hort.net Seasonal photo, (c) 2006 Christopher P. Lindsey, All Rights Reserved: do not copy
articles | gallery of plants | blog | tech blog | plant profiles | patents | mailing lists | top stories | links | shorturl service | tom clothier's archive0
Gallery of Plants
Tech Blog
Plant Profiles
Mailing Lists
    Search ALL lists
    Search help
    Subscription info
Top Stories
sHORTurl service
Tom Clothier's Archive
 Top Stories
New Trillium species discovered

Disease could hit Britain's trees hard

Ten of the best snowdrop cultivars

Plant protein database helps identify plant gene functions

Dendroclimatologists record history through trees

Potato beetle could be thwarted through gene manipulation

Hawaii expands coffee farm quarantine

Study explains flower petal loss

RSS story archive

Re: all compost was not decomposed equal

Hi, John (and everyone else)!

>Having let my subscription lapse...

You evil person! ;-D

>Compost DOES NOT make up for an imbalanced soil, and OG shouldn't be saying
>it does.

I've been rather surprised by this new assertion of theirs -- it seems to
have started quietly last fall, but now they are getting quite loud about it.  

>It will help make many existing nutrients more accessible to plants, but
>cannot add what it does not have.
>More over, as OG and we should all know, all compost was not decomposed
>equal (i.e. materials and the process vary from garden to garden, and even
>week to week in a single garden).

This is what I've always thought, too.  Any soil scientists out there that
can tell us why the change in OG's policy on compost?  Is there research
that we don't know about?

>Also, it is possible to OVER apply compost, tying up nutrients and
>saturating the soil with organic matter.

Heh!  For those of us who are dealing with subsoil because the topsoil was
trucked away to be sold, I don't think this is going to be an issue for a
VERY long time. While I'll agree that it's possible, I don't think it's a
*common* problem.

>On a economic-political note, I personally prefer to support the company
>that is 100% organic in product and ethic, rather than the company selling
>only some organic because it's "popular." Peaceful Valley wins hands-down on
>this one!

Yeah, but buying the organic amendments from the mainstream store KEEPS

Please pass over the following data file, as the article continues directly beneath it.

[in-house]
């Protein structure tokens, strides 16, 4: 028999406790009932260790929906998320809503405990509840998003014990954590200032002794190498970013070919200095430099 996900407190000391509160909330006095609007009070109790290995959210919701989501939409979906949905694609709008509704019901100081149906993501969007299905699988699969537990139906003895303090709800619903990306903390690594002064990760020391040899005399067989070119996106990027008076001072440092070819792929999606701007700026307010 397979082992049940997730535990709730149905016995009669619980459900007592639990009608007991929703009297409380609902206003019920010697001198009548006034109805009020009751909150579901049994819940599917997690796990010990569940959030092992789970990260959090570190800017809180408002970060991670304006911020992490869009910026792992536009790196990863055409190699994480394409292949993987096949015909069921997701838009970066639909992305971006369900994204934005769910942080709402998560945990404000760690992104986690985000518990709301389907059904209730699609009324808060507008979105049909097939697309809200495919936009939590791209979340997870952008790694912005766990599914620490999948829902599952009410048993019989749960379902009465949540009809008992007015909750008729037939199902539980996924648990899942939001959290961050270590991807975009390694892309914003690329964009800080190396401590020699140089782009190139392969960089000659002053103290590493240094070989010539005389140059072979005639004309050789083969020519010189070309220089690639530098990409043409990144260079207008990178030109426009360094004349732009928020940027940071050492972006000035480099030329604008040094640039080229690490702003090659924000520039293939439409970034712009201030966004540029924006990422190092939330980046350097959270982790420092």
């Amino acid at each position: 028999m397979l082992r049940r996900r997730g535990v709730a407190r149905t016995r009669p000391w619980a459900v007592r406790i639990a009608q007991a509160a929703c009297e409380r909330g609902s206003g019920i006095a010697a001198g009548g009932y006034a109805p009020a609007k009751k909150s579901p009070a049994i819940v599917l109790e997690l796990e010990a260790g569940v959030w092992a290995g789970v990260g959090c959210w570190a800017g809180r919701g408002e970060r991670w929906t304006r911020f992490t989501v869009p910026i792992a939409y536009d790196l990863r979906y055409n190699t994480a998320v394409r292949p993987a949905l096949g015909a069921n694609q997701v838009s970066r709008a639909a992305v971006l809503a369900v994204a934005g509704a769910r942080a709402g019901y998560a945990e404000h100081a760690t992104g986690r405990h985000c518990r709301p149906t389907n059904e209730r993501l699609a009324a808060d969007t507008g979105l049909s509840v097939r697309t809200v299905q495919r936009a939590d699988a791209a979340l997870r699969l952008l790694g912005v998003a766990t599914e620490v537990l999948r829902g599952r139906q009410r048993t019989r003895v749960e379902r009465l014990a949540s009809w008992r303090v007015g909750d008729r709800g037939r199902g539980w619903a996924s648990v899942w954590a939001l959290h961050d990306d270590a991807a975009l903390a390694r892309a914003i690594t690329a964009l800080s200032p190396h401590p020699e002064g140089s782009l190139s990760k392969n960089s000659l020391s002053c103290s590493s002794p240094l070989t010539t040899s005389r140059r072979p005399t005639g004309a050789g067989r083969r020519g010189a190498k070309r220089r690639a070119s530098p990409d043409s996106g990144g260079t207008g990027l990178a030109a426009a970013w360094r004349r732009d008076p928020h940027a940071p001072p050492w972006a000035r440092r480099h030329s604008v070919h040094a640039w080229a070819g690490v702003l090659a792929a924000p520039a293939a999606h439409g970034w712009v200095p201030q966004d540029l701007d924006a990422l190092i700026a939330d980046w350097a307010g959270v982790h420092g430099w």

organic techniques "popular."  We *want* what we're doing to become
mainstream -- let the chemical users become the "lunatic fringe"! ;-D

Besides, I hate to pay for shipping across the country when I both get the
same item at Home Depot AND make a statement in my own community that kelp,
etc are *THE* items to use in one's garden right here in SE PA!  Plus, lots
of times, in places like Home Depot, you meet folks who aren't real sure
about what organic items they ought to be using.  When they see *you*
loading up your cart with organic stuff, they figure you must know what
you're doing, so they tend to ask "on-the-spot" questions.  At least it
happens to me -- when I don't run into Sally and Janet and starting talking
about other things instead! ;-D

>Why buy kelp meal from a company that also sells chemicals and fungicide
treated seeds?

Because when they see that kelp meal is a bigger seller than chemicals,
they'll give the chemicals smaller shelf space until it's unprofitable to
sell them at all. . .

Just my thoughts on changing the world. . .

Dorene Pasekoff, Coordinator
St. John's United Church of Christ Organic Community Garden

A mission of 
St. John's United Church of Christ, 315 Gay Street, Phoenixville, PA  19460

community_garden maillist  -  community_garden@mallorn.com

 © 1995-2017 Mallorn Computing, Inc.All Rights Reserved.
Our Privacy Statement
Other Mailing lists | Author Index | Date Index | Subject Index | Thread Index